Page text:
"Petitioner seeks to review a determination of the basic jurisdictional issue as to whether this property is in fact taxable at all. And repeatedly and uniformly the courts have held that statutes purporting to set up exclusive procedures for reviewing tax assessments do not bar collateral action when the taxes are levied without jurisdiction. 'When a statute, as in this case, leaves to the assessing officers questions of a jurisdictional character it is well settled that their decision does not preclude parties aggrieved from resorting to judicial remedies. When their authority depends upon the existence of some fact, which they erroneously determine to exist, their acts pursuant to it are void.' (Elmhurst Fire Co. v. City of New York, 213 N. Y. 87, 91.)

"In Dun & Bradstreet v. City of New York (276 N. Y. 198, 206) the court said: 'If taxing officers act without jurisdiction, their acts are illegal and void. In such a case, certiorari is not an adequate remedy even if a proper one.' (Cases cited.)"

It is where the assessors have jurisdiction of the property for purposes of assessment that the statutory method provided for review must be pursued and collateral attack by other action will not be permitted (Oak Hill Country Club v. Town of Pittsford, 264 N. Y. 133; Sikora Realty Corp. v. City of New York, 262 N. Y. 312; New York Cent. & Hudson Riv. R.R. Co v. City of Yonkers, 238 N. Y. 165; and see Van Voorhis v. County of Monroe, 288 N. Y. 138, where collateral attack was allowed, but for the reason that the property was not within the assessors' district and hence they were without jurisdiction).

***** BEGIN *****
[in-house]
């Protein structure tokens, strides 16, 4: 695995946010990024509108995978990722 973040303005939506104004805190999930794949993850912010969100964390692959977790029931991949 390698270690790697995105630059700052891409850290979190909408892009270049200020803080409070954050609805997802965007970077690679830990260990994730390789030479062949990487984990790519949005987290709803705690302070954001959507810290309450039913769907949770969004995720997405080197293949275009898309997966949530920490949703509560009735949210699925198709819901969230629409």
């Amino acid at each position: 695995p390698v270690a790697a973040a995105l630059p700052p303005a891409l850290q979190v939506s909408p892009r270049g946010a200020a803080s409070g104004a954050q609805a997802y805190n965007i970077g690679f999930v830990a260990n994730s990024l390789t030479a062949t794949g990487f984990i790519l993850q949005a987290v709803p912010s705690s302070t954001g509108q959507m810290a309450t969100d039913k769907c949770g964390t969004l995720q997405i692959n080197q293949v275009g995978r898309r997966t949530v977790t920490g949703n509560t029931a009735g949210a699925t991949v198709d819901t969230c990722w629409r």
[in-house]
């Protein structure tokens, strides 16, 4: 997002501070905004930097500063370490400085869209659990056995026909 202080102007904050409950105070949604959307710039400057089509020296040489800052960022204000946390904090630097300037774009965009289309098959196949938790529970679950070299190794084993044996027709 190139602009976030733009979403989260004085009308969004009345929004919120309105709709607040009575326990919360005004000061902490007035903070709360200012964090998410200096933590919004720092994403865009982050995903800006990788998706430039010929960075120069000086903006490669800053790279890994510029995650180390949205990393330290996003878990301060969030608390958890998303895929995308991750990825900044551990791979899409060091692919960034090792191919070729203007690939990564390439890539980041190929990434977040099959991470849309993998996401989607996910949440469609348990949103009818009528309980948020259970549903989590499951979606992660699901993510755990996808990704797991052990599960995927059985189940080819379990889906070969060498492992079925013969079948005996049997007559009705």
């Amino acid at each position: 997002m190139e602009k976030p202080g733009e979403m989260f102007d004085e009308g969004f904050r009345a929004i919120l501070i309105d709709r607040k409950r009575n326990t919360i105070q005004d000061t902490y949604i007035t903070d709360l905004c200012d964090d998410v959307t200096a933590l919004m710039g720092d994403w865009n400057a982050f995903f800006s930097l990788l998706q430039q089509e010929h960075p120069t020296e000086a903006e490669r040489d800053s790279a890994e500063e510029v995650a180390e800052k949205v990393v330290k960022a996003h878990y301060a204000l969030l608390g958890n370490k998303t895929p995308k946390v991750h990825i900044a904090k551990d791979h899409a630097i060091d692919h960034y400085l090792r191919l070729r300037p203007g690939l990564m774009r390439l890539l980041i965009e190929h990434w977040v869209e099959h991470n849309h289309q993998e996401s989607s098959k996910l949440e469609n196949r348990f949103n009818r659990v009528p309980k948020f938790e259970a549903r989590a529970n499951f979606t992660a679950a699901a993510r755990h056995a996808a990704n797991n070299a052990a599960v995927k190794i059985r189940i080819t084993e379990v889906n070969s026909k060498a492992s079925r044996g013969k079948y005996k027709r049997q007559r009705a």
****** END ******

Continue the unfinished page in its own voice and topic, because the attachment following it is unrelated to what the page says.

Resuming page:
Apart from the above law, however, upon the record of this case the defendant is estopped from raising the defense that this tax assessment statute affords plaintiff's exclusive remedy. By the dilatory actions of its officials it caused plaintiff, acting in utmost good faith, to defer taking steps to secure the exemption to which it was entitled, until finally decision was made that exemption would not be allowed except by court order. Even if said tax assessment act were plaintiff's exclusive remedy, under the circumstances of this case this defendant would not now be permitted to defeat plaintiff's claim by such defense (see Matter of Daley v. Greece Cent. School Dist. No. 1, 21 A.D.2d 976, affd. 17 N.Y.2d 530; Triple Cities Constr. Co. v. Maryland Cas. Co., 4 N.Y.2d 443; Orsell v. Board of Educ. of City of Johnstown City School Dist., 31 A.D.2d 585; Debes v. Monroe County Water Auth., 16 A.D.2d 381).

It is concluded, therefore, that the taxes for the years 1964 through 1968 on the subject property were illegally levied and the levies are a nullity; that the judgment appealed from should be reversed, plaintiff's motion to dismiss defendant's affirmative defense of the statute of tax assessments of the City of Syracuse should be granted; and that the relief demanded by plaintiff in its complaint, that said tax liens be declared illegal

    --> and void and that they be vacated and canceled, should be granted, with costs to the plaintiff-appellant.

Judgment unanimously reversed on the law and facts, with costs, and judgment entered in favor of plaintiff in accordance with opinion by Witmer, J.

Disposition

Judgment unanimously reversed on the law and facts, with costs, and judgment entered in favor of plaintiff in accordance with opinion by Witmer, J.

19691211